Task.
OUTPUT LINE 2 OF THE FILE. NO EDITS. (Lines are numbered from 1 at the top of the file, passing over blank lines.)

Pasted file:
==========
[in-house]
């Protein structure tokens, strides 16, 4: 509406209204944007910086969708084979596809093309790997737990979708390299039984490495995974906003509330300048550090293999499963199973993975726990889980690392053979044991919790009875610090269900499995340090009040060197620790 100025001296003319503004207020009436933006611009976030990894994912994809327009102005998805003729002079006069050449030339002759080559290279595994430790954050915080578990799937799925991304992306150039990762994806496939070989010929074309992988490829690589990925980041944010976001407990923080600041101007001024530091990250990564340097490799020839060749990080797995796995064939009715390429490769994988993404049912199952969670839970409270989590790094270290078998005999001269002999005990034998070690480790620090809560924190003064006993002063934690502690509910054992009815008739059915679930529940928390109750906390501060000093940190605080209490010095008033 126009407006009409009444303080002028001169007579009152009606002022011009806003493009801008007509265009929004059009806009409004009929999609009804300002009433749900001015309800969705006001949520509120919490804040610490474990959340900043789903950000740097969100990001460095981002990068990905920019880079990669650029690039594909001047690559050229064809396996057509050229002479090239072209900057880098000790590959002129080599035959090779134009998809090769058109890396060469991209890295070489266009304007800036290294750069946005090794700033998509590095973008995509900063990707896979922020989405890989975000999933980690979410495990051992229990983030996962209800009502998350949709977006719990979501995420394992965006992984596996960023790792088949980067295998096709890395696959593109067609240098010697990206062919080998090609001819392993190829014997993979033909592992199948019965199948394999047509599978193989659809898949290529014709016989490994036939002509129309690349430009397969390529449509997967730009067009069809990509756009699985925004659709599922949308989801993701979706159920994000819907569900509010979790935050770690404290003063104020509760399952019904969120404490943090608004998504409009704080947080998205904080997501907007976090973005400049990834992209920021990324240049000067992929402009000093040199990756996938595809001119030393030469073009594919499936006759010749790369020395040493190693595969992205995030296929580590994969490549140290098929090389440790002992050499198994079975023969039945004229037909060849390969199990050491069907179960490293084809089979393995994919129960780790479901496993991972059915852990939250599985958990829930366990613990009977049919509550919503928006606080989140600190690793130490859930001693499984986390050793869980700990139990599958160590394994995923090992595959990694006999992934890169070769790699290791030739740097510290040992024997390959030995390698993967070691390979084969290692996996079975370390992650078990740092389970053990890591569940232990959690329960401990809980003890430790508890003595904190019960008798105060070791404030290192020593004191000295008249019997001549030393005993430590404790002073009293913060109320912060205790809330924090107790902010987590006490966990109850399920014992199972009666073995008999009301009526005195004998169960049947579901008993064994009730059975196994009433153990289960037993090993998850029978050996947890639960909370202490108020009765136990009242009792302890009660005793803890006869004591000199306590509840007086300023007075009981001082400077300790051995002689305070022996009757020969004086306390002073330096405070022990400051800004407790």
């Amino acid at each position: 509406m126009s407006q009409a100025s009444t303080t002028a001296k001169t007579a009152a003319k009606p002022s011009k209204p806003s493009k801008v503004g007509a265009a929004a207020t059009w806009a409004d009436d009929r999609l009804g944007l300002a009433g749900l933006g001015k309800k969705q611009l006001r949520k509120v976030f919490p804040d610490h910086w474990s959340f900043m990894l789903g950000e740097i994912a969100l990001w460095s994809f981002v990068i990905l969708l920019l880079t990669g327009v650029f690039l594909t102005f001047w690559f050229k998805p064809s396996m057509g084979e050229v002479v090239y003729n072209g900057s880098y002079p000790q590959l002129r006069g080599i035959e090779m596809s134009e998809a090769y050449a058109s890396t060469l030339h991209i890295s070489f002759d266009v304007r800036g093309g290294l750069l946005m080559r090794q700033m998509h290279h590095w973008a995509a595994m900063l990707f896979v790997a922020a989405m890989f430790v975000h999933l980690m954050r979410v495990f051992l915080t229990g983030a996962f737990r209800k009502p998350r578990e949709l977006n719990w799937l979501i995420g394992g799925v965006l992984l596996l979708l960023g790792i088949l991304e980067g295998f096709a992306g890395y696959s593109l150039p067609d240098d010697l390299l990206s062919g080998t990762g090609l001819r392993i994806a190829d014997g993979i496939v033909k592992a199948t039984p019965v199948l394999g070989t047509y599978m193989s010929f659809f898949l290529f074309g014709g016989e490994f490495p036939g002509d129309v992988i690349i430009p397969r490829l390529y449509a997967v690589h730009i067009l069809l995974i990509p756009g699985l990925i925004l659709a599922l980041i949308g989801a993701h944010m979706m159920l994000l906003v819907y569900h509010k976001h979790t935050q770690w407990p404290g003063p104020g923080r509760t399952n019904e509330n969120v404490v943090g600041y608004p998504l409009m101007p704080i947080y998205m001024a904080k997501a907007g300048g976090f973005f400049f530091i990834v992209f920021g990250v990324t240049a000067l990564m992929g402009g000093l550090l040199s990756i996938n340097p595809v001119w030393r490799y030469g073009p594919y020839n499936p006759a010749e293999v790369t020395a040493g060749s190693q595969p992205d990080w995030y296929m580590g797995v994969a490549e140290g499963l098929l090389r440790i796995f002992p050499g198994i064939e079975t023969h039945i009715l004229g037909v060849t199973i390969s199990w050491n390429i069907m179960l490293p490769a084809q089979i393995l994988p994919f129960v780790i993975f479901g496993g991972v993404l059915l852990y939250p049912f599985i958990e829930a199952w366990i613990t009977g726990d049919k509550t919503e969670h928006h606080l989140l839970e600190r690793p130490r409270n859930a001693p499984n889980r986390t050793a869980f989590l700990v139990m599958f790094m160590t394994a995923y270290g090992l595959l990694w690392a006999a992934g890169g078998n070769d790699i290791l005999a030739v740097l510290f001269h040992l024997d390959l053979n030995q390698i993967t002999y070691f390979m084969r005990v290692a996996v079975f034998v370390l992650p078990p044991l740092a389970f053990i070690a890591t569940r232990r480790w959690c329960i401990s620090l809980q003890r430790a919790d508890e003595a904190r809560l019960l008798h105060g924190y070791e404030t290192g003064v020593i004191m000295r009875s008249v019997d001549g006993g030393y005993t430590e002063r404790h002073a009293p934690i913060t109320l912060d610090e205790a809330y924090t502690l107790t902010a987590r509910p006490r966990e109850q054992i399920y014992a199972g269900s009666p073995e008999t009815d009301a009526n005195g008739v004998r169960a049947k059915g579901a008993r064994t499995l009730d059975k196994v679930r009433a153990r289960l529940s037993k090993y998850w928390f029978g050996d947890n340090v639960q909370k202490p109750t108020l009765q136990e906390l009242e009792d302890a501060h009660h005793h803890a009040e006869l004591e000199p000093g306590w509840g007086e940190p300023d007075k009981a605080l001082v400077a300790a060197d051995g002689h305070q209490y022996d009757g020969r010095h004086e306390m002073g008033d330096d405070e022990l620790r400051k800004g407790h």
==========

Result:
């Protein structure tokens, strides 16, 4: 509406209204944007910086969708084979596809093309790997737990979708390299039984490495995974906003509330300048550090293999499963199973993975726990889980690392053979044991919790009875610090269900499995340090009040060197620790 100025001296003319503004207020009436933006611009976030990894994912994809327009102005998805003729002079006069050449030339002759080559290279595994430790954050915080578990799937799925991304992306150039990762994806496939070989010929074309992988490829690589990925980041944010976001407990923080600041101007001024530091990250990564340097490799020839060749990080797995796995064939009715390429490769994988993404049912199952969670839970409270989590790094270290078998005999001269002999005990034998070690480790620090809560924190003064006993002063934690502690509910054992009815008739059915679930529940928390109750906390501060000093940190605080209490010095008033 126009407006009409009444303080002028001169007579009152009606002022011009806003493009801008007509265009929004059009806009409004009929999609009804300002009433749900001015309800969705006001949520509120919490804040610490474990959340900043789903950000740097969100990001460095981002990068990905920019880079990669650029690039594909001047690559050229064809396996057509050229002479090239072209900057880098000790590959002129080599035959090779134009998809090769058109890396060469991209890295070489266009304007800036290294750069946005090794700033998509590095973008995509900063990707896979922020989405890989975000999933980690979410495990051992229990983030996962209800009502998350949709977006719990979501995420394992965006992984596996960023790792088949980067295998096709890395696959593109067609240098010697990206062919080998090609001819392993190829014997993979033909592992199948019965199948394999047509599978193989659809898949290529014709016989490994036939002509129309690349430009397969390529449509997967730009067009069809990509756009699985925004659709599922949308989801993701979706159920994000819907569900509010979790935050770690404290003063104020509760399952019904969120404490943090608004998504409009704080947080998205904080997501907007976090973005400049990834992209920021990324240049000067992929402009000093040199990756996938595809001119030393030469073009594919499936006759010749790369020395040493190693595969992205995030296929580590994969490549140290098929090389440790002992050499198994079975023969039945004229037909060849390969199990050491069907179960490293084809089979393995994919129960780790479901496993991972059915852990939250599985958990829930366990613990009977049919509550919503928006606080989140600190690793130490859930001693499984986390050793869980700990139990599958160590394994995923090992595959990694006999992934890169070769790699290791030739740097510290040992024997390959030995390698993967070691390979084969290692996996079975370390992650078990740092389970053990890591569940232990959690329960401990809980003890430790508890003595904190019960008798105060070791404030290192020593004191000295008249019997001549030393005993430590404790002073009293913060109320912060205790809330924090107790902010987590006490966990109850399920014992199972009666073995008999009301009526005195004998169960049947579901008993064994009730059975196994009433153990289960037993090993998850029978050996947890639960909370202490108020009765136990009242009792302890009660005793803890006869004591000199306590509840007086300023007075009981001082400077300790051995002689305070022996009757020969004086306390002073330096405070022990400051800004407790």